Azolla filiculoides

Water Fern

Family: Azollaceae

Azolla filiculoides, Water Fern, is a small, aquatic, free-floating fern, the individuals of which are about 2 cm across and fan-shaped.

It has a wide natural range across NSW, from the coast to the far western plains.

It is somewhat less common in other states, found in south-east and south-west Queensland, scattered sparsely in some parts of Victoria and the south-east and north-east of South Australia; and also recorded around Perth and further south in Western Australia. It may have a wider occurrence in these states with an under-representation of collections.

It has naturalised in some places and can act as a weed in many cases. It is known to be able to fix nitrogen rapidly, hence it can grow rapidly.

A. filiculoides is common in dams and other still bodies of water where it forms dense carpets.

The fronds range in colour from dark to light green to deep red in colour. They are only 2 mm long but clump together in alternate rows, in chain-like structures.

Being a fern, no flowers or fruits are produced. Rather, spores are produced. Species in this genus produce sporocarps of two sizes. One larger producing a megaspore and the other smaller producing microspores. However, they are rarely fertile in this regard and then to multiply by division.

In the garden

A. filiculoides has been used for mosquito control in rice fields. The dense mat makes it hard for mosquito larvae to breath.

This fern may be useful for gardeners who have dams or large water features to provide cover and habitat for frogs and fish or to control mosquitoes.

It propagates by spreading itself, so very easy to maintain. Likes to be in still water.

Beware that it can act as a weed in some instances and may need to be periodically controlled.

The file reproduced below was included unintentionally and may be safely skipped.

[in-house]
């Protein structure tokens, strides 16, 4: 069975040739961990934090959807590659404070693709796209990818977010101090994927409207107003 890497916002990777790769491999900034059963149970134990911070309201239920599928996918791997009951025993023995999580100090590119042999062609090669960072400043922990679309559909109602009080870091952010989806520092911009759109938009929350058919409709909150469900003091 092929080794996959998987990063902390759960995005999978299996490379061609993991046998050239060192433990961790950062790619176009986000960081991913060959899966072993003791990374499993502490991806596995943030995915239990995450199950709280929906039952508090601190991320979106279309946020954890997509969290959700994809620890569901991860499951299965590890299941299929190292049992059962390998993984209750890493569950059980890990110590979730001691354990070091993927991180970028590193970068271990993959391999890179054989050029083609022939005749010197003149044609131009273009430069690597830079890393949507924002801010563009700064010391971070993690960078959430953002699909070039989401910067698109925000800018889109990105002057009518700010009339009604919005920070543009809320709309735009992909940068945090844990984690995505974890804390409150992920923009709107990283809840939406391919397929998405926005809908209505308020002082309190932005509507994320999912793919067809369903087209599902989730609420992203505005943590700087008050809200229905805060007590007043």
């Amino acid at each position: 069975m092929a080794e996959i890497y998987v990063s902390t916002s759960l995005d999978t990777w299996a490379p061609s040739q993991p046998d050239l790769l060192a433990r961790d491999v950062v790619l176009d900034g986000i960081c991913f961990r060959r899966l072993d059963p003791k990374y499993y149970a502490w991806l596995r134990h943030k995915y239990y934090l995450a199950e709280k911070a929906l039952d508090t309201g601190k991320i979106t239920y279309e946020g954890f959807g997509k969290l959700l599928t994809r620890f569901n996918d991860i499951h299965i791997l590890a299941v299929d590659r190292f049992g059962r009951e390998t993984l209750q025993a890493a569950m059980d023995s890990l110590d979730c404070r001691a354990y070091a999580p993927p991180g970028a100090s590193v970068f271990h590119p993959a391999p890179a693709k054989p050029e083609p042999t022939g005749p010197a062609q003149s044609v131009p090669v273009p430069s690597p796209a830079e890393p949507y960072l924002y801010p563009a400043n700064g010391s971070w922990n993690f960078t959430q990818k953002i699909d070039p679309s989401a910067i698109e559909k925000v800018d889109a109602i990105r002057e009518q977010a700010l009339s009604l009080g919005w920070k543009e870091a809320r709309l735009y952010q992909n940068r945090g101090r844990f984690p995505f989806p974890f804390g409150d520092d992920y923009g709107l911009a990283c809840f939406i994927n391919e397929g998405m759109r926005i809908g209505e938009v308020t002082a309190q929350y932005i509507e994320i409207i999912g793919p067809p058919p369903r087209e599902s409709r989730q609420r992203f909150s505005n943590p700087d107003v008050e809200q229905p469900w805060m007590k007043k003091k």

Propagation is by division but this happens without human intervention. Its biomass may double every 3-10 days. Excess plants may be removed with a net and used for compost.

Other information

The fern is not eaten by fish. A number of extinct species are known from the fossil record.

Azolla is a genus of about 6 species, existing over several continents in tropical and temperate areas. Australia has 2 species, occurring in all states. NSW currently has 2 species.

Azolla – Some meanings are reported online. One is Ancient Greek azo (ἄζω) can mean “to dry” and ollumi (ὄλλῡμῐ) means “to destroy” – alluding to the fact that this plant quickly dies if removed from water. It was found that Azote is an 18th-Century term for ‘nitrogen’ – coming from the Greek azotikos (άζωτικός) meaning “no-life” – as life cannot survive in this gas solely. The genus name may mean “nitrogen-associated” – referring to its abilitry to fix nitrogen. 

filiculoides – named for resembling the genus Filicula – which reportedly was a genus of ferns but is no longer.

This species is not considered to be at risk of extinction in the wild.

NSW Flora Online (PlantNET) – Azolla filiculoides profile page        https://plantnet.rbgsyd.nsw.gov.au/cgi-bin/NSWfl.pl?page=nswfl&lvl=sp&name=Azolla~filiculoides

Wikipedia – Azolla filiculoides profile page https://en.wikipedia.org/wiki/Azolla_filiculoides

By Warren and Gloria Sheather. Editing and additional text by Dan Clarke